A significant difference was detected for left lung density among positions (P = 0.001); however, recumbency order (P = 0.664) and sex (P = 0.651) were not significant for left lung density. Significant differences in left lung density were found between conscious penguins in ventral recumbency and anesthetized penguins in ventral recumbency (P = 0.001), anesthetized penguins in ventral recumbency and anesthetized penguins in dorsal recumbency (P = 0.001), anesthetized penguins in ventral recumbency and anesthetized penguins in right lateral recumbency (P = 0.003), and anesthetized penguins in dorsal recumbency and anesthetized penguins in right lateral recumbency (P = 0.001; Table 3).

Discussion

Information in published reports regarding recommendations for recumbency during anesthesia of birds are conflicting. Some authors23–25,29 recommend avoidance of dorsal recumbency because pectoral muscle mass is thought to compress internal organs and not allow adequate ventilation in some birds, especially species from the orders Galliformes and Anseriformes. Other authors26–28,30 recommend the avoidance of ventral recumbency because of restriction of movement of the keel and ribs when the weight of a bird is placed on its keel. The preferred recumbency during anesthesia is likely species specific because of the wide variety of body shapes, pectoral muscle masses, and other anatomic differences among avian species. These differences are especially apparent in penguins, which are nonflighted, aquatic, and diving animals. Previously, the Humboldt penguins included in this study had typically been positioned in dorsal or right lateral recumbency during anesthesia for radiographic imaging. With increasing use of CT imaging, ventral recumbency has been used more frequently during anesthesia because of high ease of positioning. In the present study, dorsal recumbency during anesthesia led to the lowest air sac volume and the highest lung density, suggesting this position should be avoided for extended anesthesia times for this species and that ventral recumbency may be preferable.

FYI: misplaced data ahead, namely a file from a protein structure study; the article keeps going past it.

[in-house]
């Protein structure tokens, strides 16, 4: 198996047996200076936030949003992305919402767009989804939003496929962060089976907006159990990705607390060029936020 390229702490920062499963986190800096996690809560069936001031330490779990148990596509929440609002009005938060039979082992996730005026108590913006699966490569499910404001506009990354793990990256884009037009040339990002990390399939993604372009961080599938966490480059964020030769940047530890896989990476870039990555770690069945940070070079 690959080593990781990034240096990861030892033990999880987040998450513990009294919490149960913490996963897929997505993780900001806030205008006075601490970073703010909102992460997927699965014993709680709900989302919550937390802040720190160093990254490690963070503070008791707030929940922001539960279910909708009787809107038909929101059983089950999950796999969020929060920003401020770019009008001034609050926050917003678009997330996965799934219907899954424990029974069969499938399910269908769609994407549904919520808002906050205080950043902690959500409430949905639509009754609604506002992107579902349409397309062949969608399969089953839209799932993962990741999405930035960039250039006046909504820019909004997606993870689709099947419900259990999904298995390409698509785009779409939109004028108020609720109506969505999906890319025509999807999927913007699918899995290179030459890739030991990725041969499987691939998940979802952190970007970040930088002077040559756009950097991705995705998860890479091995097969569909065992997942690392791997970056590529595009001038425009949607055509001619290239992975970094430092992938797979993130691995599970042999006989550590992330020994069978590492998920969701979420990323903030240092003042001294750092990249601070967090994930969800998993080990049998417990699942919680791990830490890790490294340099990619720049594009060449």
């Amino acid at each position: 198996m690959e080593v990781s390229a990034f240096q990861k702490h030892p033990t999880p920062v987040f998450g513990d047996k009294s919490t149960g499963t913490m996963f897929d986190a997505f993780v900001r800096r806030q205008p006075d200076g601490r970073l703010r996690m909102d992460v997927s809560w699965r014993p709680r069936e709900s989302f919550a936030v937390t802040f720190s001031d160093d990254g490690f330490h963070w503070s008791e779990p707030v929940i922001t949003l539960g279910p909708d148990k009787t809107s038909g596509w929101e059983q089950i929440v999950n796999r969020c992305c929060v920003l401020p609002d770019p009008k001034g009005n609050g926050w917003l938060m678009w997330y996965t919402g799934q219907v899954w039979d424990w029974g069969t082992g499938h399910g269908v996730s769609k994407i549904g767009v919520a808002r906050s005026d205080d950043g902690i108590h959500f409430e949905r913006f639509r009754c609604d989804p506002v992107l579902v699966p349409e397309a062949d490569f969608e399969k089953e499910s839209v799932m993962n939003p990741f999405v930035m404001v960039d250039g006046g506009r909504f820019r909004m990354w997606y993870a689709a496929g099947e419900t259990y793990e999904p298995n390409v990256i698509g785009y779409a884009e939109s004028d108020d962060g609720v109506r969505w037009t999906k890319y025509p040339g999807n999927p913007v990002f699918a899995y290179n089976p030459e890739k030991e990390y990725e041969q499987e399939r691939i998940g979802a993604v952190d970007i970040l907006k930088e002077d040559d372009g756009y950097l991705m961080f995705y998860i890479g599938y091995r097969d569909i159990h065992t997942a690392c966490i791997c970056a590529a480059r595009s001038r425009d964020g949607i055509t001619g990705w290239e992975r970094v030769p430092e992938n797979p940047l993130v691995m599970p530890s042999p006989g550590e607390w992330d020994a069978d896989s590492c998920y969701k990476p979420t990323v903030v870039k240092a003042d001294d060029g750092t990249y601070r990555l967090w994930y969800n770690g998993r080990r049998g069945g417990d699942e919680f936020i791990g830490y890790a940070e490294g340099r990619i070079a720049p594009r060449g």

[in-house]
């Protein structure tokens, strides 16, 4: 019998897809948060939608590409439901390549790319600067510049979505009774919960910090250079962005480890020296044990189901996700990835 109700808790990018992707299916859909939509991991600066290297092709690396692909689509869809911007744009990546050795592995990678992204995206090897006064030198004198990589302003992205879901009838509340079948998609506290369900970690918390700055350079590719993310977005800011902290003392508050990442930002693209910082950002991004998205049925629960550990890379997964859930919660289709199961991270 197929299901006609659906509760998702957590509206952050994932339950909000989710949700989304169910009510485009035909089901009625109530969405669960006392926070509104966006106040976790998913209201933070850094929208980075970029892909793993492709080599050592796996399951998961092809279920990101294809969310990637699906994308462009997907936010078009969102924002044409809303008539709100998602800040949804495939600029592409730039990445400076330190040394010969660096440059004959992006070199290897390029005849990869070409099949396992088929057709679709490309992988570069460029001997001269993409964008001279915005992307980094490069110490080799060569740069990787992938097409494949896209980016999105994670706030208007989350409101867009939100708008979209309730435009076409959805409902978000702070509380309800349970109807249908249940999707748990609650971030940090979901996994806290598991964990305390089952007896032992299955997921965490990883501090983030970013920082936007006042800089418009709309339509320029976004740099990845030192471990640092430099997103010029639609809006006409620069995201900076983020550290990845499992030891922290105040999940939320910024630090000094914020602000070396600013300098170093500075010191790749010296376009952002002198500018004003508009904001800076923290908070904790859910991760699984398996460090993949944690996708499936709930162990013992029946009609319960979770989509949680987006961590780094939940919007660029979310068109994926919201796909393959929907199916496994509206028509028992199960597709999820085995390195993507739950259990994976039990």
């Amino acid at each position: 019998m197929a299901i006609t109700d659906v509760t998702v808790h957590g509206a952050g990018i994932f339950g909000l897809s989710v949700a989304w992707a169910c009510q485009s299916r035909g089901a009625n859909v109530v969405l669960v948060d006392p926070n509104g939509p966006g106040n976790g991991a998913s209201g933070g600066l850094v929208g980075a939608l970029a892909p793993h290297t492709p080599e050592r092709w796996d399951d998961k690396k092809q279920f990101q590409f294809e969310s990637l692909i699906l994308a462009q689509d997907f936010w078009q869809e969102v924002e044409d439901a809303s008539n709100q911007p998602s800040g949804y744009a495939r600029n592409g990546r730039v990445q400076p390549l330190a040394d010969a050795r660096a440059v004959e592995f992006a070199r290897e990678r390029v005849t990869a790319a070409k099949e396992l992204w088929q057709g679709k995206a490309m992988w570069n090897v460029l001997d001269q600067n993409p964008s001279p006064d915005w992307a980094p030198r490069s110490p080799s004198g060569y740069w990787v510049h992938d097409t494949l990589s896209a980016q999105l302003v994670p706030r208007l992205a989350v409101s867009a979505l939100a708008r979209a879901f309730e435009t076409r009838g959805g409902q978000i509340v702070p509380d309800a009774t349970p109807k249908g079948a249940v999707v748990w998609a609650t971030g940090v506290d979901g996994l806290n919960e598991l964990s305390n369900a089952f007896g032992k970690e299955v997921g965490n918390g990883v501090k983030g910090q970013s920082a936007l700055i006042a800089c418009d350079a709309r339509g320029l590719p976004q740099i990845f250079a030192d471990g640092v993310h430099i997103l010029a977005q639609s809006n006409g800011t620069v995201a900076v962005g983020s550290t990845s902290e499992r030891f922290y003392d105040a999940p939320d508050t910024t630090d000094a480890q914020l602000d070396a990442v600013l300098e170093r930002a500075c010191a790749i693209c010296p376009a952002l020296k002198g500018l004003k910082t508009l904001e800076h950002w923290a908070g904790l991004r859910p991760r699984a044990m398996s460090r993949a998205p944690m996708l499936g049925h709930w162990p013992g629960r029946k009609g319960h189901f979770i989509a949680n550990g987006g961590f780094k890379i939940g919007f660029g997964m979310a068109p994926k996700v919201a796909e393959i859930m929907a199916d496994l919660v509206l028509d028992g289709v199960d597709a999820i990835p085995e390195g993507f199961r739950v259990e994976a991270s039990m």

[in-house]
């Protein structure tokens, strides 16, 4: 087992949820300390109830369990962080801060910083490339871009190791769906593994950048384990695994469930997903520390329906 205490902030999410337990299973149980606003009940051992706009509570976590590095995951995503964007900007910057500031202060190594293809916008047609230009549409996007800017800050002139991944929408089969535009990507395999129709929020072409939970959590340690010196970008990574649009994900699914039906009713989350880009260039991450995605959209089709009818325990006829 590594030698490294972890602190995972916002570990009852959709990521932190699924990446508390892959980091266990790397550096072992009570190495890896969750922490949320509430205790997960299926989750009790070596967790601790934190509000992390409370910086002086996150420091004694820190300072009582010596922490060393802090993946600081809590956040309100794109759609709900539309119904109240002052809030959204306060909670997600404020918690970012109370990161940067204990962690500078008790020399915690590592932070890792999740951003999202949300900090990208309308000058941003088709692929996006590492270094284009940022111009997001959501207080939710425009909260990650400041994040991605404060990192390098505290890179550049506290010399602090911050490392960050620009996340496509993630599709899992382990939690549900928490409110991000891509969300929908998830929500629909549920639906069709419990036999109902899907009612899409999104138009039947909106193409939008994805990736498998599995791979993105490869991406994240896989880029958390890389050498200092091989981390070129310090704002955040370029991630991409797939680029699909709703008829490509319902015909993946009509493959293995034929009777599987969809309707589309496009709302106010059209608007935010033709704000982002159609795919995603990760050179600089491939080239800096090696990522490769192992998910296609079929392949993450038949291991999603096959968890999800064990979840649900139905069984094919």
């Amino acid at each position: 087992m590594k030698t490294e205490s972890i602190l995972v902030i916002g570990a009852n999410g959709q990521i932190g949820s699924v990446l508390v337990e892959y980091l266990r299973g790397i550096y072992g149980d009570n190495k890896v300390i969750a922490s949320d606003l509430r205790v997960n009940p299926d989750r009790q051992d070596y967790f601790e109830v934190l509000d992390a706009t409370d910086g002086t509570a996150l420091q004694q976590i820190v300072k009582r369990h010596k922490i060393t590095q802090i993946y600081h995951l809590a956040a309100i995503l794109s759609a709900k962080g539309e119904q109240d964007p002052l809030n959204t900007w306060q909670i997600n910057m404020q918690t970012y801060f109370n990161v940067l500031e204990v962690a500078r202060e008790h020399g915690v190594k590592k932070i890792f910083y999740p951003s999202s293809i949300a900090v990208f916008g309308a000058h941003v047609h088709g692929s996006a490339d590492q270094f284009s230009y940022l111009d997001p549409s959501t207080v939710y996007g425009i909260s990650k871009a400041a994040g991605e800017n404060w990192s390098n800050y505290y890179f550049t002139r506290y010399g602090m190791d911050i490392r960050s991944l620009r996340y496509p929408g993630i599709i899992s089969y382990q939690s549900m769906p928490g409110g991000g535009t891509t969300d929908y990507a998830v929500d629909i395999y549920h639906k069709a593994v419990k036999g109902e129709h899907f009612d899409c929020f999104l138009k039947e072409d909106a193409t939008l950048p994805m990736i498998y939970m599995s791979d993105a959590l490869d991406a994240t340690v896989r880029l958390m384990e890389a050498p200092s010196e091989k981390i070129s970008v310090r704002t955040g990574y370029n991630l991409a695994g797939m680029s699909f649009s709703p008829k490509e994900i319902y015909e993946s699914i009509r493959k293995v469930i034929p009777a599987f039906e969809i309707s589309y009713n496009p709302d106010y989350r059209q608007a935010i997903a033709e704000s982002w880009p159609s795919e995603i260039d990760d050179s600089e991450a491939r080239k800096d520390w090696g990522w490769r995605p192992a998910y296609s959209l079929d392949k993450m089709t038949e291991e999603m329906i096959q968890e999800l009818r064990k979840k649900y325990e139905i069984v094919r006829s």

In mammals, lungs work as both a gas exchange system and a ventilatory system. However, in birds, lungs are separate from the ventilatory system. This allows lungs in birds to be more efficient than lungs in mammals because gas exchange is performed during inspiration and expiration.31 The air sacs do not participate in active gas exchange, acting instead as bellows; they are thin-walled and avascular.31–36 The parabronchi and the surrounding air and blood capillaries compose the active gas exchange centers in birds.31–32,37 The diameters of air and blood capillaries are small, compared with those of capillaries in lungs of mammals, allowing for more capillaries in an area versus lungs in mammals, leading to more efficient gas exchange.31,38,39 This small diameter and high concentration of capillaries also prevents substantial expansion or collapse of lungs during physiologically normal conditions.40 For this reason, lungs in birds are considered nonelastic, unlike lungs in mammals. Although significant differences in air sac and lung volumes were detected between male and female penguins for various recumbencies in the present study, males of this species are larger than females and air sac and lung volumes were larger in males, as expected. Results of analyses of data for the entire study population indicated sex had no influence on air sac or lung volumes. Recumbency and anesthesia had a negligible effect on lung volume in the penguins in this study; no significant difference was detected for lung volume in any recumbency or for conscious versus anesthetized penguins. These findings were consistent with a model of nonelastic lungs in birds, but was in contrast with results of studies performed with Pekin ducks (Anas platyrhynchos domestica)16 and redtailed hawks (B jamaicensis)18; results of those studies indicated significant lung volume changes among positions. Such differences may be species specific, and lungs with low elasticity may be beneficial for aquatic, diving birds.